The Court conducted the well-established “pith and substance” analysis, which seeks to characterize the “main thrust” of the law by examining its purpose and its effects. Once that is determined, the question is whether the law should be classified under a federal or provincial head of power. It held that the pith and substance of the “designated projects” aspect of the legislation was assessing and regulating designated projects with a view to mitigating or preventing their potential adverse environmental, health, social, and economic impacts8. It concluded that this is ultra vires federal legislative authority, because the “designated projects” scheme is insufficiently tailored toward regulating “effects within federal jurisdiction”9. The scheme does not distinguish between activities where Parliament has broad jurisdiction over the activity itself (e.g., interprovincial pipelines) and those where Parliament only has limited jurisdiction over the activity’s impacts on federal heads of power (e.g., a provincially regulated mining project with the potential to impact fisheries). Although Parliament can pass legislation to regulate the latter category, it must ensure that the dominant characteristic of the legislation is regulation of the federal aspects of a project, and not the project as a whole.
The Court concluded that the “designated projects” scheme fell short in two key ways.
First, even though “federal effects” are required to trigger the scheme, they do not, on the terms of the Act, drive decision-making, nor is the scheme directed only at regulating federal effects. For example, in making the initial screening decision—whether an assessment is required under the IAA—the legislation provides for broad discretion to consider an open-ended list of factors, a number of which are unrelated to federal effects. Canada argued that, in practice, the most important factors are the federal effects. But the Court rejected this argument, since that is not what the legislation actually says. The Court concluded that the scheme is constitutionally problematic because it creates “a risk that projects with little or no potential for adverse federal effects will nonetheless be required to undergo an impact assessment on the basis of less relevant, yet mandatory, considerations”10.
Similarly, at the final approval stage, the IAA stipulates that the decision must be made in the “public interest”, which expressly requires the decision-maker to consider a variety of federal and non-federal effects. The Court was particularly concerned that “the adverse non-federal effects can amplify the perceived severity of the adverse federal effects and, effectively, become the underlying basis for the conclusion that the latter are not in the public interest”11. This framework shifts the analysis away from deciding whether the adverse federal effects are justified (which was the regime under the IAA’s predecessor statute) and instead directs it to the wisdom of proceeding with the project as a whole.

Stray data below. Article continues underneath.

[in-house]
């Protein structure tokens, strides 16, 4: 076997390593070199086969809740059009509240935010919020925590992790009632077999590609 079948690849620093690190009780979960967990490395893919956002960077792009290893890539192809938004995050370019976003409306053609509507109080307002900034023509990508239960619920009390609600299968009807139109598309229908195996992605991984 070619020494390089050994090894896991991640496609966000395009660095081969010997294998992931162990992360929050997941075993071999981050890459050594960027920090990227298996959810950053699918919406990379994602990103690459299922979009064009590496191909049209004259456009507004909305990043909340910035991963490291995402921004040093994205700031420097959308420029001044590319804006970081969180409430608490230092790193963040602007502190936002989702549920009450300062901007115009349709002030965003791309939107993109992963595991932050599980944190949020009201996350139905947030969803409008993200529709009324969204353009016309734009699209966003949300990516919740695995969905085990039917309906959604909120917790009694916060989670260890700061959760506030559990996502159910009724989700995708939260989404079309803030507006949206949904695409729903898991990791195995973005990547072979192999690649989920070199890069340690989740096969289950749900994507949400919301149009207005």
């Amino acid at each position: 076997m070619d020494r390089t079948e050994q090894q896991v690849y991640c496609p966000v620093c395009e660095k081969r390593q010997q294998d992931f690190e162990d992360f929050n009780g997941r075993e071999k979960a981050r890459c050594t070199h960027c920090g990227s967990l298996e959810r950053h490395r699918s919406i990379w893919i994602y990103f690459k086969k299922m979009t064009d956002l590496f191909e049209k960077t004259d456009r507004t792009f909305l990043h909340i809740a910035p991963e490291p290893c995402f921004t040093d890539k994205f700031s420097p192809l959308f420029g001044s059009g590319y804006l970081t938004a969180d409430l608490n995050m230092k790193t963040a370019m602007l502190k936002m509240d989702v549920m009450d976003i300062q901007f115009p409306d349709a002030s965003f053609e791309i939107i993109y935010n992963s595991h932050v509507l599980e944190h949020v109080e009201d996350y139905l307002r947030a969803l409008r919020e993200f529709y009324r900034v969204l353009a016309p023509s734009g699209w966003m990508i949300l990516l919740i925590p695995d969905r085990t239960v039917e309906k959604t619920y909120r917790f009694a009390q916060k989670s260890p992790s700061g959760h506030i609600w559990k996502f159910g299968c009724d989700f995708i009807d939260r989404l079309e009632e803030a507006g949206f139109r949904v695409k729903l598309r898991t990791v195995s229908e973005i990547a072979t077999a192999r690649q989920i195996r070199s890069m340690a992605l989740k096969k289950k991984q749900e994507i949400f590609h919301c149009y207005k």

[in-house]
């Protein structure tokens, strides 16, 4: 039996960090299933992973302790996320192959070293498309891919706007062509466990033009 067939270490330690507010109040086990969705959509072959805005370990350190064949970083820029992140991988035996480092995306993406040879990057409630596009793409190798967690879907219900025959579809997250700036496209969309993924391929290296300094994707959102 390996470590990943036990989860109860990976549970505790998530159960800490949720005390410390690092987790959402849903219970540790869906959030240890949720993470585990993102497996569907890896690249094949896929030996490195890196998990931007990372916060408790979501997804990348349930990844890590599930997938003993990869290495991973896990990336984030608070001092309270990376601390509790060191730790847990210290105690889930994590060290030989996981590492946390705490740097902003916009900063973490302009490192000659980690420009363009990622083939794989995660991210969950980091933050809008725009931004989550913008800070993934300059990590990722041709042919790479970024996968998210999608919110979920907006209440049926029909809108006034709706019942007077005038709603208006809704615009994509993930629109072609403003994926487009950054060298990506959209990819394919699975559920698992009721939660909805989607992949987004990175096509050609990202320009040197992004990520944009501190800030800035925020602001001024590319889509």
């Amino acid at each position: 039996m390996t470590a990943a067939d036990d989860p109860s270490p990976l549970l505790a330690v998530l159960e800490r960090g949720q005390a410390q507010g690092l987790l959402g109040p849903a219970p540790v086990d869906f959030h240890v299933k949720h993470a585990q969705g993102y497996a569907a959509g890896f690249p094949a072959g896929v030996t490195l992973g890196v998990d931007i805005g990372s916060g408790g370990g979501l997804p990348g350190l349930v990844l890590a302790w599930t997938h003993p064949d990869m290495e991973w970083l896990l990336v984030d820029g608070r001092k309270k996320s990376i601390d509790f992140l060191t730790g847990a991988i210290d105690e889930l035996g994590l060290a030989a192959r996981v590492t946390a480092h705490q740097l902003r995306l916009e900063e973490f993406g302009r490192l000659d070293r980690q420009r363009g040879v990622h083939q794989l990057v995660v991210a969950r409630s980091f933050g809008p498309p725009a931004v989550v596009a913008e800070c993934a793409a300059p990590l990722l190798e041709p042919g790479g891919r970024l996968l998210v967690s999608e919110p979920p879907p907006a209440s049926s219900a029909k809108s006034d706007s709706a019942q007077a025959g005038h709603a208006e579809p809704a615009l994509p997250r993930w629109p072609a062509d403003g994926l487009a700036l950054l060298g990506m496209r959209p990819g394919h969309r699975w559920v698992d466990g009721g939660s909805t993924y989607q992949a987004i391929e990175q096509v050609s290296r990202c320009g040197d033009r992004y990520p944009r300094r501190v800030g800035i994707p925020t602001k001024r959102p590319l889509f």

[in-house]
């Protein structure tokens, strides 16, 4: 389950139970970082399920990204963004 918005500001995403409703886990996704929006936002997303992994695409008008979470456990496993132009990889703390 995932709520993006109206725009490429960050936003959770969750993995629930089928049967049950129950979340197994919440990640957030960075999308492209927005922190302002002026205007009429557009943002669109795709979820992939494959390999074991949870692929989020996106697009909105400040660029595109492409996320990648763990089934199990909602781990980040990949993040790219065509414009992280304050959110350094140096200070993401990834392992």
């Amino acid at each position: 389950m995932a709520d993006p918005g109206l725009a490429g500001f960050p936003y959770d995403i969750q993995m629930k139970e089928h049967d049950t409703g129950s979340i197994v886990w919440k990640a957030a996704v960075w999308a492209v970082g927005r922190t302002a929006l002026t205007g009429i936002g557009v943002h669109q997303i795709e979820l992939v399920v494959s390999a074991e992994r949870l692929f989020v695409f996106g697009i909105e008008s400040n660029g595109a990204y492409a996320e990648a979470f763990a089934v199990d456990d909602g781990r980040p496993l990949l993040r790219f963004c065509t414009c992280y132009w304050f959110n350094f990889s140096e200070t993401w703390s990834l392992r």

Second, the court was concerned with the definition of “effects within federal jurisdiction,” and its potential for influencing the broad decision-making elements of the IAA12. For example, some effects defined as “effects within federal jurisdiction” effectively captured “an unlimited range of interprovincial environmental changes” such as greenhouse gas emissions that cross provincial and national borders13. Although the federal government attempted to justify the breadth of this definition under the Peace, Order and Good Government (POGG) power, the Court rejected this argument based on the sheer breadth of the IAA (in contrast to the limited regulatory regime of carbon pricing it had previously upheld under POGG).
In sum, the Court held that the “designated projects” scheme intrudes more than incidentally into provincial legislative authority, including property and civil rights in the province, matters of a local nature, local works and undertakings, and non-renewable resources, forestry resources and electrical energy. It was therefore ultra vires Parliament.
The dissent would have upheld the IAA
Justices Karakatsanis and Jamal would have upheld the legislation as intra vires the federal power. Their reasons emphasized the value of cooperative federalism and the presumption of constitutionality.
Since this was a reference, which is an advisory opinion from the Court, the “designated projects” aspect of the IAA has not been “struck down.” However, in light of the strong persuasive value of the Supreme Court of Canada’s decision, project proponents can expect an overhaul of the federal environmental regime on the horizon. To pass constitutional muster, the next iteration of the legislation will require more emphasis or focus on the federal effects analysis for projects that are primarily provincially regulated. This may mean that under future regimes, fewer projects will be designated for federal assessment than there would have been under the former IAA.
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This publication is a general discussion of certain legal and related developments and should not be relied upon as legal advice. If you require legal advice, we would be pleased to discuss the issues in this publication with you, in the context of your particular circumstances.